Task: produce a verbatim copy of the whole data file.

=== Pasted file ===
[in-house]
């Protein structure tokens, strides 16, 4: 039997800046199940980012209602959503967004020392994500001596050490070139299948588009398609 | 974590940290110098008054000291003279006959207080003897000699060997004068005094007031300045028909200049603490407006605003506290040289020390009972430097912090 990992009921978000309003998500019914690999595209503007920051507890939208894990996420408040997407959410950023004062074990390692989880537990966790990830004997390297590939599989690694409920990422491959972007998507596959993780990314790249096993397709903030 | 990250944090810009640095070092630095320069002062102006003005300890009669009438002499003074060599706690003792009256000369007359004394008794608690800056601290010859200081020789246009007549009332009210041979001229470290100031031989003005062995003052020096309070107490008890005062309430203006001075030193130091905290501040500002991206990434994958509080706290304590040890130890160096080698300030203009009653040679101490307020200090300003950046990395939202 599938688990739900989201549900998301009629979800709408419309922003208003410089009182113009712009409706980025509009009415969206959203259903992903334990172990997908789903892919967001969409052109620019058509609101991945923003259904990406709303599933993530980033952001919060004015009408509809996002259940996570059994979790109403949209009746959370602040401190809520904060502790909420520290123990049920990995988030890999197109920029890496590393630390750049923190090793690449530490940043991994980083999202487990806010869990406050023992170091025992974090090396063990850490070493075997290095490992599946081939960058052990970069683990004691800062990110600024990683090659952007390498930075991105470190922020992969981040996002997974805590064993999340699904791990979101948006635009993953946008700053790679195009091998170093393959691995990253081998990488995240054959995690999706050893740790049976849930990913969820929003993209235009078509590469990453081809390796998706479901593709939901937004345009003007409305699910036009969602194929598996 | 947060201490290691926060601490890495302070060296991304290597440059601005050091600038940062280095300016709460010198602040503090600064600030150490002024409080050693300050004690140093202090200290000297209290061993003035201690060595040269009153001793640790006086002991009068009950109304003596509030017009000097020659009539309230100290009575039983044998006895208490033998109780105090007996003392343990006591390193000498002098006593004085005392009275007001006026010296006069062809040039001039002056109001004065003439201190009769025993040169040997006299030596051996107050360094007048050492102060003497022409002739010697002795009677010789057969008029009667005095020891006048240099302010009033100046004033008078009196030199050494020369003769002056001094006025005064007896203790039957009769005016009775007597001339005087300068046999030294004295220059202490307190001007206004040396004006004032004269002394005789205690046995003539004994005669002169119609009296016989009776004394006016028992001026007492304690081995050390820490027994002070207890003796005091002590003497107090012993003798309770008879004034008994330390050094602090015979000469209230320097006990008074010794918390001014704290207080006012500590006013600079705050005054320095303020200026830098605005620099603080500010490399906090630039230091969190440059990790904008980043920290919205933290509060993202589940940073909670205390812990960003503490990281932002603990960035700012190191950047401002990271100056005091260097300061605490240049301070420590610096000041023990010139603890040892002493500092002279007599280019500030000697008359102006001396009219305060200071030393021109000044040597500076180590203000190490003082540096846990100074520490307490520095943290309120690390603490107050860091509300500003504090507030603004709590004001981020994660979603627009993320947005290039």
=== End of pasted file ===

[in-house]
């Protein structure tokens, strides 16, 4: 039997800046199940980012209602959503967004020392994500001596050490070139299948588009398609 | 974590940290110098008054000291003279006959207080003897000699060997004068005094007031300045028909200049603490407006605003506290040289020390009972430097912090 990992009921978000309003998500019914690999595209503007920051507890939208894990996420408040997407959410950023004062074990390692989880537990966790990830004997390297590939599989690694409920990422491959972007998507596959993780990314790249096993397709903030 | 990250944090810009640095070092630095320069002062102006003005300890009669009438002499003074060599706690003792009256000369007359004394008794608690800056601290010859200081020789246009007549009332009210041979001229470290100031031989003005062995003052020096309070107490008890005062309430203006001075030193130091905290501040500002991206990434994958509080706290304590040890130890160096080698300030203009009653040679101490307020200090300003950046990395939202 599938688990739900989201549900998301009629979800709408419309922003208003410089009182113009712009409706980025509009009415969206959203259903992903334990172990997908789903892919967001969409052109620019058509609101991945923003259904990406709303599933993530980033952001919060004015009408509809996002259940996570059994979790109403949209009746959370602040401190809520904060502790909420520290123990049920990995988030890999197109920029890496590393630390750049923190090793690449530490940043991994980083999202487990806010869990406050023992170091025992974090090396063990850490070493075997290095490992599946081939960058052990970069683990004691800062990110600024990683090659952007390498930075991105470190922020992969981040996002997974805590064993999340699904791990979101948006635009993953946008700053790679195009091998170093393959691995990253081998990488995240054959995690999706050893740790049976849930990913969820929003993209235009078509590469990453081809390796998706479901593709939901937004345009003007409305699910036009969602194929598996 | 947060201490290691926060601490890495302070060296991304290597440059601005050091600038940062280095300016709460010198602040503090600064600030150490002024409080050693300050004690140093202090200290000297209290061993003035201690060595040269009153001793640790006086002991009068009950109304003596509030017009000097020659009539309230100290009575039983044998006895208490033998109780105090007996003392343990006591390193000498002098006593004085005392009275007001006026010296006069062809040039001039002056109001004065003439201190009769025993040169040997006299030596051996107050360094007048050492102060003497022409002739010697002795009677010789057969008029009667005095020891006048240099302010009033100046004033008078009196030199050494020369003769002056001094006025005064007896203790039957009769005016009775007597001339005087300068046999030294004295220059202490307190001007206004040396004006004032004269002394005789205690046995003539004994005669002169119609009296016989009776004394006016028992001026007492304690081995050390820490027994002070207890003796005091002590003497107090012993003798309770008879004034008994330390050094602090015979000469209230320097006990008074010794918390001014704290207080006012500590006013600079705050005054320095303020200026830098605005620099603080500010490399906090630039230091969190440059990790904008980043920290919205933290509060993202589940940073909670205390812990960003503490990281932002603990960035700012190191950047401002990271100056005091260097300061605490240049301070420590610096000041023990010139603890040892002493500092002279007599280019500030000697008359102006001396009219305060200071030393021109000044040597500076180590203000190490003082540096846990100074520490307490520095943290309120690390603490107050860091509300500003504090507030603004709590004001981020994660979603627009993320947005290039």